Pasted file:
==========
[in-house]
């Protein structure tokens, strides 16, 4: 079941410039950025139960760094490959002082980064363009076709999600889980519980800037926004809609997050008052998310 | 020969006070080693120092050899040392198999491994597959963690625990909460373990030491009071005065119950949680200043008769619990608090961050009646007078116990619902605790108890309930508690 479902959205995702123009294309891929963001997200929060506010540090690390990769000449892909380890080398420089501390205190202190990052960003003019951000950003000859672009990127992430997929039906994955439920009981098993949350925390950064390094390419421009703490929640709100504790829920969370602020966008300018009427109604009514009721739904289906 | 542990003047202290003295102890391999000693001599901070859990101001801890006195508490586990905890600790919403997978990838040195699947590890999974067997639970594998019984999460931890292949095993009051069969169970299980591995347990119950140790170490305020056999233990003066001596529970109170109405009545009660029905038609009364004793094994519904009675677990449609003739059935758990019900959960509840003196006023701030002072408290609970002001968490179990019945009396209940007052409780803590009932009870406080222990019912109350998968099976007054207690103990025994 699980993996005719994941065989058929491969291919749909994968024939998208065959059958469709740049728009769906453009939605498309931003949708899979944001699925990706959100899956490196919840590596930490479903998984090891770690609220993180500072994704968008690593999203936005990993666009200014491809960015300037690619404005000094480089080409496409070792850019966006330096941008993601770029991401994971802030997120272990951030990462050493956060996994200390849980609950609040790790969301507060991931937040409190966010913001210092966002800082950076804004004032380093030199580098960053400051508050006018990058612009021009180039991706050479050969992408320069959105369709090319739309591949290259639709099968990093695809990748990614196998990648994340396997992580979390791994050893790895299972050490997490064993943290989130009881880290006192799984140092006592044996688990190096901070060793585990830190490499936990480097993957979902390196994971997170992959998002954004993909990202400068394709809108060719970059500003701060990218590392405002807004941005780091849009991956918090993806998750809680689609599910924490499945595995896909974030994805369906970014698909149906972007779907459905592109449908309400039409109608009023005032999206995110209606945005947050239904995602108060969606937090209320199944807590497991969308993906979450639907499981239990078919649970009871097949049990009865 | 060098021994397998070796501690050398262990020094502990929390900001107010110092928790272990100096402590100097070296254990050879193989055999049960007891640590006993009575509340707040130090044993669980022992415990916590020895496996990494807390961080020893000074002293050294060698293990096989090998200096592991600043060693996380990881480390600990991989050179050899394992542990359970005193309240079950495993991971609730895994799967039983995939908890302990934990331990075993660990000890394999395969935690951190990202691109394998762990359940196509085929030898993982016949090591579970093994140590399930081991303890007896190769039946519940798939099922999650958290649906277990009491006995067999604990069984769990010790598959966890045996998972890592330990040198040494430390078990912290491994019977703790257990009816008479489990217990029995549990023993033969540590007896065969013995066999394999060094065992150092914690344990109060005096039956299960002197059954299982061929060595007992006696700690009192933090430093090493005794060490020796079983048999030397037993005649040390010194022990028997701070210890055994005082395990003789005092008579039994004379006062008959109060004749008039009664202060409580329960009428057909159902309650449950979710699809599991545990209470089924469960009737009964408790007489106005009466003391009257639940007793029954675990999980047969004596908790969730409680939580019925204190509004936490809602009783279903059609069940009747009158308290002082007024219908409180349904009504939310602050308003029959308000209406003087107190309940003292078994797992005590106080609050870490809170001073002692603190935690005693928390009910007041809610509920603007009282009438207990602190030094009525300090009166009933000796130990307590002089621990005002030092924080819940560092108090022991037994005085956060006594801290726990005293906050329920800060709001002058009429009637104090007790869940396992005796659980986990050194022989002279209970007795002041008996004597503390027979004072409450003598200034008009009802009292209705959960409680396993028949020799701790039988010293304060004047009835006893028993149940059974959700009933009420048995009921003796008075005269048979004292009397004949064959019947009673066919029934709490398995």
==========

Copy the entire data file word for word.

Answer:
[in-house]
């Protein structure tokens, strides 16, 4: 079941410039950025139960760094490959002082980064363009076709999600889980519980800037926004809609997050008052998310 | 020969006070080693120092050899040392198999491994597959963690625990909460373990030491009071005065119950949680200043008769619990608090961050009646007078116990619902605790108890309930508690 479902959205995702123009294309891929963001997200929060506010540090690390990769000449892909380890080398420089501390205190202190990052960003003019951000950003000859672009990127992430997929039906994955439920009981098993949350925390950064390094390419421009703490929640709100504790829920969370602020966008300018009427109604009514009721739904289906 | 542990003047202290003295102890391999000693001599901070859990101001801890006195508490586990905890600790919403997978990838040195699947590890999974067997639970594998019984999460931890292949095993009051069969169970299980591995347990119950140790170490305020056999233990003066001596529970109170109405009545009660029905038609009364004793094994519904009675677990449609003739059935758990019900959960509840003196006023701030002072408290609970002001968490179990019945009396209940007052409780803590009932009870406080222990019912109350998968099976007054207690103990025994 699980993996005719994941065989058929491969291919749909994968024939998208065959059958469709740049728009769906453009939605498309931003949708899979944001699925990706959100899956490196919840590596930490479903998984090891770690609220993180500072994704968008690593999203936005990993666009200014491809960015300037690619404005000094480089080409496409070792850019966006330096941008993601770029991401994971802030997120272990951030990462050493956060996994200390849980609950609040790790969301507060991931937040409190966010913001210092966002800082950076804004004032380093030199580098960053400051508050006018990058612009021009180039991706050479050969992408320069959105369709090319739309591949290259639709099968990093695809990748990614196998990648994340396997992580979390791994050893790895299972050490997490064993943290989130009881880290006192799984140092006592044996688990190096901070060793585990830190490499936990480097993957979902390196994971997170992959998002954004993909990202400068394709809108060719970059500003701060990218590392405002807004941005780091849009991956918090993806998750809680689609599910924490499945595995896909974030994805369906970014698909149906972007779907459905592109449908309400039409109608009023005032999206995110209606945005947050239904995602108060969606937090209320199944807590497991969308993906979450639907499981239990078919649970009871097949049990009865 | 060098021994397998070796501690050398262990020094502990929390900001107010110092928790272990100096402590100097070296254990050879193989055999049960007891640590006993009575509340707040130090044993669980022992415990916590020895496996990494807390961080020893000074002293050294060698293990096989090998200096592991600043060693996380990881480390600990991989050179050899394992542990359970005193309240079950495993991971609730895994799967039983995939908890302990934990331990075993660990000890394999395969935690951190990202691109394998762990359940196509085929030898993982016949090591579970093994140590399930081991303890007896190769039946519940798939099922999650958290649906277990009491006995067999604990069984769990010790598959966890045996998972890592330990040198040494430390078990912290491994019977703790257990009816008479489990217990029995549990023993033969540590007896065969013995066999394999060094065992150092914690344990109060005096039956299960002197059954299982061929060595007992006696700690009192933090430093090493005794060490020796079983048999030397037993005649040390010194022990028997701070210890055994005082395990003789005092008579039994004379006062008959109060004749008039009664202060409580329960009428057909159902309650449950979710699809599991545990209470089924469960009737009964408790007489106005009466003391009257639940007793029954675990999980047969004596908790969730409680939580019925204190509004936490809602009783279903059609069940009747009158308290002082007024219908409180349904009504939310602050308003029959308000209406003087107190309940003292078994797992005590106080609050870490809170001073002692603190935690005693928390009910007041809610509920603007009282009438207990602190030094009525300090009166009933000796130990307590002089621990005002030092924080819940560092108090022991037994005085956060006594801290726990005293906050329920800060709001002058009429009637104090007790869940396992005796659980986990050194022989002279209970007795002041008996004597503390027979004072409450003598200034008009009802009292209705959960409680396993028949020799701790039988010293304060004047009835006893028993149940059974959700009933009420048995009921003796008075005269048979004292009397004949064959019947009673066919029934709490398995």